of them. But I tell people that most of the signers of the Declaration of
Independence were lawyers, and they had a lot to lose by signing the Declaration
of Independence, but they knew what freedom meant, and I if you look around,
every right that people enjoy, every safety device that you have is probably the
result of some lawyer. We drive better cars now because some lawyer filed suit
against one of the manufacturers demanding that certain things be done. We have
better medicine because some lawyer filed suit. We don’t have toxic
environments now because some lawyer picked up the sword and went to battle
for one of his/her clients to get asbestos removed, to get things like silica
removed, to get better protection for people working in dangerous environments.
So when you look at it that way, most people don’t see it that way, but when you
look at it that way lawyers serve a valuable function in society. In the Henry VI
play that Shakespeare wrote “The first thing we do is kill all the lawyers,” the rest
of that line is because in order to accomplish what we want to do, we have to get
rid of the people who defend the defenseless, and that’s what lawyers do.1 The
fact that lawyers come in and take up these lost causes like for people who are on
death row and wrongfully convicted, and fight the battle that no one else wants to
fight and get these people released because they’ve been wrongfully convicted. I
mean it’s in a headline today and gone tomorrow, but somebody’s freedom has
been restored, and somebody’s life has been restored, and that will last a long
time, and that affects people for a long time.
I’m very proud to be a lawyer. It’s hard work. I mean, I am a guy who
never liked school because I didn’t like homework, and I get a job where I have
homework every night, but it’s different because you see a reason, a purpose, a
mission behind it, and you’re helping someone; the harder you work, the better
the outcome. So sometimes there’s a reward at the end of a long journey, the
hard-long journey, and that’s what I like about it.

In reference to the review of ”Guilty Conscience” (May 20), Leah D. Frank is inaccurate when
she states that when Shakespeare had one of his characters state ”Let’s kill all the lawyers,” it was
the corrupt, unethical lawyers he was referring to. Shakespeare’s exact line ”The first thing we
do, let’s kill all the lawyers,” was stated by Dick the Butcher in ”Henry VI,” Part II, act IV,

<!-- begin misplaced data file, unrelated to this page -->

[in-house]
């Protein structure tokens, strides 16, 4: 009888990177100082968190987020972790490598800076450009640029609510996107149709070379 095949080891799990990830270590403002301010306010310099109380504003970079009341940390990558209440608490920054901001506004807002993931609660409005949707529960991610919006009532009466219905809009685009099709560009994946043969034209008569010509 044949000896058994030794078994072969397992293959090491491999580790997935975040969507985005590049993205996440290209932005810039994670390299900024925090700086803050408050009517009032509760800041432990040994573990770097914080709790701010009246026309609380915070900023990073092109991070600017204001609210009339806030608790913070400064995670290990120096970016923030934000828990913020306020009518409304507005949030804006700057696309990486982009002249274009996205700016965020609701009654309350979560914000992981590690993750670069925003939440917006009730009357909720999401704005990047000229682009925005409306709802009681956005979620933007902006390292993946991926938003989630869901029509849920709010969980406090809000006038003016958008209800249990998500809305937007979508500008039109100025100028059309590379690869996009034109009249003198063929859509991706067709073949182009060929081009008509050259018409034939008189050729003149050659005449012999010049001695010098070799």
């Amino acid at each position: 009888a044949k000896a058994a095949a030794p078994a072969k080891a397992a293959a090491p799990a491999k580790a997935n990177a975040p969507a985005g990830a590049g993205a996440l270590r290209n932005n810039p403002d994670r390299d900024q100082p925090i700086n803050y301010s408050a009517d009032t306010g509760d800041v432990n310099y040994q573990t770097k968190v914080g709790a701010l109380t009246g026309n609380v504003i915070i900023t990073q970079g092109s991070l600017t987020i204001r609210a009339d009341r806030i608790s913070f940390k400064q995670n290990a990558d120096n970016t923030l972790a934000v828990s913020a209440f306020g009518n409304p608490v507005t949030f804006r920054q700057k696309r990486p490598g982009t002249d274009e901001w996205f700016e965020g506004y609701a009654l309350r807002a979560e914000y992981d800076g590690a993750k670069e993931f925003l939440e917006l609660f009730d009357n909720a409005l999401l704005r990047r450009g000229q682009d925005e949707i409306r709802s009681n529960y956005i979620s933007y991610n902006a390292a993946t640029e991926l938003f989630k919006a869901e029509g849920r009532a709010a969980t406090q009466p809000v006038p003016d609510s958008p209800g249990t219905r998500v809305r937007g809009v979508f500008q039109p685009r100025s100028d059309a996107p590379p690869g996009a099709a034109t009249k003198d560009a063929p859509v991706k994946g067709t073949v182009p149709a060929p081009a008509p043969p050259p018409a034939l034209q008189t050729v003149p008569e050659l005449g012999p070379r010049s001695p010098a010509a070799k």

Scene II, Line 73. Dick the Butcher was a follower of the rebel Jack Cade, who thought that if he
disturbed law and order, he could become king. Shakespeare meant it as a compliment to
attorneys and judges who instill justice in society.
Mr. Granof: I have three concluding questions. I think I know the answer at least to one of
them. Would you do it again, that’s one; would you do anything different, that’s
two; and three, would you advise young people to go into law today?
Mr. Murray: Answer to your first question, yes, I would do it again, without hesitation, because
I believe I have the talent for it. The answer to the second question, would I do
anything differently? That’s a difficult question to answer because I thought about
my time at Georgetown Law School. Not knowing lawyers, I didn’t know what
path to take to get to my objective, and I wish I would have had somebody to talk
to, to steer me in that direction. I should have applied for other clerkships, federal
clerkships. Whether or not I would have gotten them, I don’t know, but I’m glad
things worked out the way they did because I thought clerking for Judge Murphy,
Tim Murphy was a very valuable experience, and I got that primarily due to the
Marine Corps, because Judge Murphy was a Marine, and I was a Marine, and
Marines sort of stick together. Judge Murphy taught me a lot. We became close
even after the clerkship. We saw each other often after my clerkship. I would go
pick him up for lunch when he retired and became disabled. I went to his funeral.
Judge Murphy and I became very close.
Mr. Granof: And so if you had a different kind of clerkship, it may not have worked out as
Mr. Murray: It would have been maybe a different judge, but not like Judge Murphy.
Mr. Granof: That was an unusual, a good relationship for both of you.
Mr. Murray: Yes and the firm I went to work for after the clerkship, the Carr Jordan firm, it
wasn’t an extraordinarily well-paying job, but the other side of it, I got a
tremendous amount of experience, tremendous amount. I mean it was decent pay,
but we were probably the medium level of salary scale. Nevertheless, it was a
terrific place to work and learn.
Mr. Granof: But at that time, lawyers did not make what they make today.
Mr. Murray: No, they didn’t make that kind of money.
Mr. Granof: So, the differentials weren’t so huge.
Mr. Murray: Yes, but the experience, you couldn’t beat the experience. I mean that was
priceless. And I loved the job. I remember coming in and saying “Man, I thought I
died and went to heaven.” You try cases all the time, you’re in court all the time.
It was fun. I don’t know if I would have done things differently because the way
things turned out was very beneficial to me. Plus, I liked what I was doing and the
people I was working with in the firm.
I was happy doing what I was doing. One of my law school classmates